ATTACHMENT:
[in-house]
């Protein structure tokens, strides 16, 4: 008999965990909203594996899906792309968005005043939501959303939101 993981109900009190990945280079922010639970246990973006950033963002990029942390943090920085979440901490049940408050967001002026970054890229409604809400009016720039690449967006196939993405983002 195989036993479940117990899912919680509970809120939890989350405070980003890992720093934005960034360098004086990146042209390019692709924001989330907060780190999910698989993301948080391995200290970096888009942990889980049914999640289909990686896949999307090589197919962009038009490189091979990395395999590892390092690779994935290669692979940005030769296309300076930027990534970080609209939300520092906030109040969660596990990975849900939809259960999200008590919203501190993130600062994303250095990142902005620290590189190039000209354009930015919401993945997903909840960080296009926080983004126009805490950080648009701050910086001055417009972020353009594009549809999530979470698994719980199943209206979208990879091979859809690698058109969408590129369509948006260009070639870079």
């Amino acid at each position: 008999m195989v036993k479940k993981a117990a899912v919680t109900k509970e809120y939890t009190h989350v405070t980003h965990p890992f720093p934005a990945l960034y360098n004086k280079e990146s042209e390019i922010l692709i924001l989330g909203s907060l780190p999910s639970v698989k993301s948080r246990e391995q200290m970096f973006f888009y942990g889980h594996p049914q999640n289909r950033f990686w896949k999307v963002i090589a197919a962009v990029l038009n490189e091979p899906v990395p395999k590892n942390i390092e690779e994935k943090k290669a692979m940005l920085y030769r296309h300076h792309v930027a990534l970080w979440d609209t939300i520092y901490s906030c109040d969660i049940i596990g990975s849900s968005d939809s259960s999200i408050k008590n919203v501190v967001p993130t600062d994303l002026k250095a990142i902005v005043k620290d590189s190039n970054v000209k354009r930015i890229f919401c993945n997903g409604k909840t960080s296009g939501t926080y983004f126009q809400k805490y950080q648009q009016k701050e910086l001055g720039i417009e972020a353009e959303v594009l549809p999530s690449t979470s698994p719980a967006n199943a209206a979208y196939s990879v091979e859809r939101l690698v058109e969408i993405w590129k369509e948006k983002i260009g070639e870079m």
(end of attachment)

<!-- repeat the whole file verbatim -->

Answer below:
[in-house]
């Protein structure tokens, strides 16, 4: 008999965990909203594996899906792309968005005043939501959303939101 993981109900009190990945280079922010639970246990973006950033963002990029942390943090920085979440901490049940408050967001002026970054890229409604809400009016720039690449967006196939993405983002 195989036993479940117990899912919680509970809120939890989350405070980003890992720093934005960034360098004086990146042209390019692709924001989330907060780190999910698989993301948080391995200290970096888009942990889980049914999640289909990686896949999307090589197919962009038009490189091979990395395999590892390092690779994935290669692979940005030769296309300076930027990534970080609209939300520092906030109040969660596990990975849900939809259960999200008590919203501190993130600062994303250095990142902005620290590189190039000209354009930015919401993945997903909840960080296009926080983004126009805490950080648009701050910086001055417009972020353009594009549809999530979470698994719980199943209206979208990879091979859809690698058109969408590129369509948006260009070639870079």
């Amino acid at each position: 008999m195989v036993k479940k993981a117990a899912v919680t109900k509970e809120y939890t009190h989350v405070t980003h965990p890992f720093p934005a990945l960034y360098n004086k280079e990146s042209e390019i922010l692709i924001l989330g909203s907060l780190p999910s639970v698989k993301s948080r246990e391995q200290m970096f973006f888009y942990g889980h594996p049914q999640n289909r950033f990686w896949k999307v963002i090589a197919a962009v990029l038009n490189e091979p899906v990395p395999k590892n942390i390092e690779e994935k943090k290669a692979m940005l920085y030769r296309h300076h792309v930027a990534l970080w979440d609209t939300i520092y901490s906030c109040d969660i049940i596990g990975s849900s968005d939809s259960s999200i408050k008590n919203v501190v967001p993130t600062d994303l002026k250095a990142i902005v005043k620290d590189s190039n970054v000209k354009r930015i890229f919401c993945n997903g409604k909840t960080s296009g939501t926080y983004f126009q809400k805490y950080q648009q009016k701050e910086l001055g720039i417009e972020a353009e959303v594009l549809p999530s690449t979470s698994p719980a967006n199943a209206a979208y196939s990879v091979e859809r939101l690698v058109e969408i993405w590129k369509e948006k983002i260009g070639e870079m």